By Samina Mishra : (current Board member)

There had already been stuff written about living under lockdown from other places when the lockdown was first announced In India. But in all that I was reading, there was very little space for children’s voices – as is the case usually. Children are mostly on the margins when it comes to listening to them, it is expected that they will listen rather than be listened to. So I decided to start an art project for children that would give them a chance to express themselves while doing different kinds of art. Each day, I would post an exercise and the children would have 24 hours to do it and send in their work.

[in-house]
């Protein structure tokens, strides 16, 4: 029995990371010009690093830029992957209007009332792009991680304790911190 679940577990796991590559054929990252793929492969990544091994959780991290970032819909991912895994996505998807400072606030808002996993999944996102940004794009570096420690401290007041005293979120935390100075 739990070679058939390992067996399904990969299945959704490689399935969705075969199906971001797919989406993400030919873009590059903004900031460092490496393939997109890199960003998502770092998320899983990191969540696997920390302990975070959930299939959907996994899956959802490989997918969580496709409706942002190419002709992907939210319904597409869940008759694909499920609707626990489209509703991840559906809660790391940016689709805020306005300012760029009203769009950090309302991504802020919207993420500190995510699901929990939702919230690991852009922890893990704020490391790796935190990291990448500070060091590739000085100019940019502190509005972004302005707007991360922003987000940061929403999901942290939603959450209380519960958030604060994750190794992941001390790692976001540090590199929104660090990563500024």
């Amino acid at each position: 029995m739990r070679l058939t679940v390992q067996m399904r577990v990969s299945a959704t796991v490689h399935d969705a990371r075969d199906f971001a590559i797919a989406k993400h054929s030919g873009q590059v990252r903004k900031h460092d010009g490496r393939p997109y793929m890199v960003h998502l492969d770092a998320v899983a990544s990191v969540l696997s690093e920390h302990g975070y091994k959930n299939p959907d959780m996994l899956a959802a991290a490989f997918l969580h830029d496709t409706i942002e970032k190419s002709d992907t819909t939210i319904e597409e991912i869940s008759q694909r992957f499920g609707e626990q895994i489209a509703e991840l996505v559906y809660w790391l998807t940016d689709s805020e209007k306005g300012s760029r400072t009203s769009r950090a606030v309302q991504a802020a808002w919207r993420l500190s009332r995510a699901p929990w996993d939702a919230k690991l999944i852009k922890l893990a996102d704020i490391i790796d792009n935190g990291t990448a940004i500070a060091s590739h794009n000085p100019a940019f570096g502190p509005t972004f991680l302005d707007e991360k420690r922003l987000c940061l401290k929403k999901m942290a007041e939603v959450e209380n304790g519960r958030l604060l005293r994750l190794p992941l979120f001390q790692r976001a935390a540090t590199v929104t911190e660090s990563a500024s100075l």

Anyone between the ages of 8 and 15 could participate but some enthusiastic parents helped even their 6 and 7 year olds to participate, and one grown-up also persisted in doing it 🙂 The exercises varied from writing poetry, taking photographs, recording a soundscape, shooting an interview with a grown-up and even making a puppet. The prompts were always around the lockdown, so the children got an opportunity to think about what their experience of it was like. We had some dedicated children who did all 21 days of the first phase of the lockdown, some were late entrants and some were erratic. But we have created a substantial archive of children’s art around the lockdown. These are of course children from a certain class context – access to the internet, English-speaking, urban.